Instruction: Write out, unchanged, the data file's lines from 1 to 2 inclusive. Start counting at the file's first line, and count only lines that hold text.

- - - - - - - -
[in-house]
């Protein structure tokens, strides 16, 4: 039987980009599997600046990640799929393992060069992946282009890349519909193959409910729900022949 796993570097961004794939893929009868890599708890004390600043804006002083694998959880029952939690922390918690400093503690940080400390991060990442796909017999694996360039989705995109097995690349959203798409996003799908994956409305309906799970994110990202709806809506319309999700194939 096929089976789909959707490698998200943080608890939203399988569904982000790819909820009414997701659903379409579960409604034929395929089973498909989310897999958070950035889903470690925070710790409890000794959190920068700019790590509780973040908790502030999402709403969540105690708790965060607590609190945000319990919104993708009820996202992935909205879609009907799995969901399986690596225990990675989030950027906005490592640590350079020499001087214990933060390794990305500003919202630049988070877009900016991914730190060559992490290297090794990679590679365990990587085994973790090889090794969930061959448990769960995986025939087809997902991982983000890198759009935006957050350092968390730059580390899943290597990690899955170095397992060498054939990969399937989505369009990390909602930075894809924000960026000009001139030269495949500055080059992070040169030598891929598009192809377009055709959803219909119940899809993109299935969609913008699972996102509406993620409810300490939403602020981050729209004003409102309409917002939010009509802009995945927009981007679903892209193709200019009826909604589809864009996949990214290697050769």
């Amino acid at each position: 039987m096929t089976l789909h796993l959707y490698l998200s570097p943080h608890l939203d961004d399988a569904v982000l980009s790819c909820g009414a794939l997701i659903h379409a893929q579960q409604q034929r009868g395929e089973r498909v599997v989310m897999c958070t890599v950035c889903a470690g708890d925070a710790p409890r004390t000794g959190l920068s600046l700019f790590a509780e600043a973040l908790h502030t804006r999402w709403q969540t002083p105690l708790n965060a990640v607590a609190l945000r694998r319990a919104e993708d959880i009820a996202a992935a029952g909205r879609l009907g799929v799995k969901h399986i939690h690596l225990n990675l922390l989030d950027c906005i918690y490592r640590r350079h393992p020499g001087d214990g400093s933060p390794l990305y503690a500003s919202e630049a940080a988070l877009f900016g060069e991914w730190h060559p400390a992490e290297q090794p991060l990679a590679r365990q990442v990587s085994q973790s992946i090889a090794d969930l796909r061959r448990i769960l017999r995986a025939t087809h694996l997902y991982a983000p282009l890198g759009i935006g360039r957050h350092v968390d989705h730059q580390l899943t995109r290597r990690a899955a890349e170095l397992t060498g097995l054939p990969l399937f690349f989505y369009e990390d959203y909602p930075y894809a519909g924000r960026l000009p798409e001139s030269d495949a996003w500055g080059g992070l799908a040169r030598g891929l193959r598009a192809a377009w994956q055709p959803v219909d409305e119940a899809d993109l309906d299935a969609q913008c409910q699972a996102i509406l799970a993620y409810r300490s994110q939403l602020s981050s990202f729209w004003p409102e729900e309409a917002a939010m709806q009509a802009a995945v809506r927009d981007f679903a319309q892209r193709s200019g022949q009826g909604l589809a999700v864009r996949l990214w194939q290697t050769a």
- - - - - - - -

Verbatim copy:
[in-house]
């Protein structure tokens, strides 16, 4: 039987980009599997600046990640799929393992060069992946282009890349519909193959409910729900022949 796993570097961004794939893929009868890599708890004390600043804006002083694998959880029952939690922390918690400093503690940080400390991060990442796909017999694996360039989705995109097995690349959203798409996003799908994956409305309906799970994110990202709806809506319309999700194939 096929089976789909959707490698998200943080608890939203399988569904982000790819909820009414997701659903379409579960409604034929395929089973498909989310897999958070950035889903470690925070710790409890000794959190920068700019790590509780973040908790502030999402709403969540105690708790965060607590609190945000319990919104993708009820996202992935909205879609009907799995969901399986690596225990990675989030950027906005490592640590350079020499001087214990933060390794990305500003919202630049988070877009900016991914730190060559992490290297090794990679590679365990990587085994973790090889090794969930061959448990769960995986025939087809997902991982983000890198759009935006957050350092968390730059580390899943290597990690899955170095397992060498054939990969399937989505369009990390909602930075894809924000960026000009001139030269495949500055080059992070040169030598891929598009192809377009055709959803219909119940899809993109299935969609913008699972996102509406993620409810300490939403602020981050729209004003409102309409917002939010009509802009995945927009981007679903892209193709200019009826909604589809864009996949990214290697050769």